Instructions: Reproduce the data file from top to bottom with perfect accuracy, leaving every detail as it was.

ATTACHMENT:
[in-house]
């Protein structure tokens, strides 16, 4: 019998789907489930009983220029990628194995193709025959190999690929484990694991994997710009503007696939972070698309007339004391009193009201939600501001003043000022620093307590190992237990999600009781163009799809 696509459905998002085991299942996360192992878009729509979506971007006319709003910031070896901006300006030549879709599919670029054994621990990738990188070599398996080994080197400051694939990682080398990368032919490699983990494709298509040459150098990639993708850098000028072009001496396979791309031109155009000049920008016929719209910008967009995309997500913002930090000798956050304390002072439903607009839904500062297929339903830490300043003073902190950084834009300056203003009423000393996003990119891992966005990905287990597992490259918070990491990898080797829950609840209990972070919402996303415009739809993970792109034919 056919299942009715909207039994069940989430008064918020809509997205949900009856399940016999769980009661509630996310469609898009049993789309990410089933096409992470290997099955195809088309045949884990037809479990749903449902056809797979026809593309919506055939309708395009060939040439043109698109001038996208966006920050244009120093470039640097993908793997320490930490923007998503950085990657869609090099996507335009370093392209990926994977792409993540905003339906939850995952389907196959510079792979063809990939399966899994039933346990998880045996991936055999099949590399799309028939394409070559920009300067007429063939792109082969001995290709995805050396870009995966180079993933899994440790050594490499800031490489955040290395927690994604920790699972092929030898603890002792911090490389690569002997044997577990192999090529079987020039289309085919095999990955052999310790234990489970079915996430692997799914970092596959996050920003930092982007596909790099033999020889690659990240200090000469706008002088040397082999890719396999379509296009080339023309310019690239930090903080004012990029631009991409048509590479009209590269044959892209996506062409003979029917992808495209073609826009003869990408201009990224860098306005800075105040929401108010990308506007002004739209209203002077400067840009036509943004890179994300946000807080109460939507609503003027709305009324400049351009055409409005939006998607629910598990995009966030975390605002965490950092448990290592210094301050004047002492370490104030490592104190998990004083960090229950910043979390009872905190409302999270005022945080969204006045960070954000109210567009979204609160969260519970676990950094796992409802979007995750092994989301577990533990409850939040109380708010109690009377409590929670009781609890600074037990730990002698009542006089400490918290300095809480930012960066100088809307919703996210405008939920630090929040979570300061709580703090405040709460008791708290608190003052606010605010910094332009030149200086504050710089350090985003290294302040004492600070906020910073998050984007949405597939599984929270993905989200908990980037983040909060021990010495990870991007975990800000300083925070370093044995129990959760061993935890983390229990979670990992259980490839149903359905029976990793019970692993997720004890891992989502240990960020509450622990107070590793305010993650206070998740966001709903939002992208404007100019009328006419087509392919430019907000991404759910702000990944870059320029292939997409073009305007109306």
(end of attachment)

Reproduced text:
[in-house]
């Protein structure tokens, strides 16, 4: 019998789907489930009983220029990628194995193709025959190999690929484990694991994997710009503007696939972070698309007339004391009193009201939600501001003043000022620093307590190992237990999600009781163009799809 696509459905998002085991299942996360192992878009729509979506971007006319709003910031070896901006300006030549879709599919670029054994621990990738990188070599398996080994080197400051694939990682080398990368032919490699983990494709298509040459150098990639993708850098000028072009001496396979791309031109155009000049920008016929719209910008967009995309997500913002930090000798956050304390002072439903607009839904500062297929339903830490300043003073902190950084834009300056203003009423000393996003990119891992966005990905287990597992490259918070990491990898080797829950609840209990972070919402996303415009739809993970792109034919 056919299942009715909207039994069940989430008064918020809509997205949900009856399940016999769980009661509630996310469609898009049993789309990410089933096409992470290997099955195809088309045949884990037809479990749903449902056809797979026809593309919506055939309708395009060939040439043109698109001038996208966006920050244009120093470039640097993908793997320490930490923007998503950085990657869609090099996507335009370093392209990926994977792409993540905003339906939850995952389907196959510079792979063809990939399966899994039933346990998880045996991936055999099949590399799309028939394409070559920009300067007429063939792109082969001995290709995805050396870009995966180079993933899994440790050594490499800031490489955040290395927690994604920790699972092929030898603890002792911090490389690569002997044997577990192999090529079987020039289309085919095999990955052999310790234990489970079915996430692997799914970092596959996050920003930092982007596909790099033999020889690659990240200090000469706008002088040397082999890719396999379509296009080339023309310019690239930090903080004012990029631009991409048509590479009209590269044959892209996506062409003979029917992808495209073609826009003869990408201009990224860098306005800075105040929401108010990308506007002004739209209203002077400067840009036509943004890179994300946000807080109460939507609503003027709305009324400049351009055409409005939006998607629910598990995009966030975390605002965490950092448990290592210094301050004047002492370490104030490592104190998990004083960090229950910043979390009872905190409302999270005022945080969204006045960070954000109210567009979204609160969260519970676990950094796992409802979007995750092994989301577990533990409850939040109380708010109690009377409590929670009781609890600074037990730990002698009542006089400490918290300095809480930012960066100088809307919703996210405008939920630090929040979570300061709580703090405040709460008791708290608190003052606010605010910094332009030149200086504050710089350090985003290294302040004492600070906020910073998050984007949405597939599984929270993905989200908990980037983040909060021990010495990870991007975990800000300083925070370093044995129990959760061993935890983390229990979670990992259980490839149903359905029976990793019970692993997720004890891992989502240990960020509450622990107070590793305010993650206070998740966001709903939002992208404007100019009328006419087509392919430019907000991404759910702000990944870059320029292939997409073009305007109306």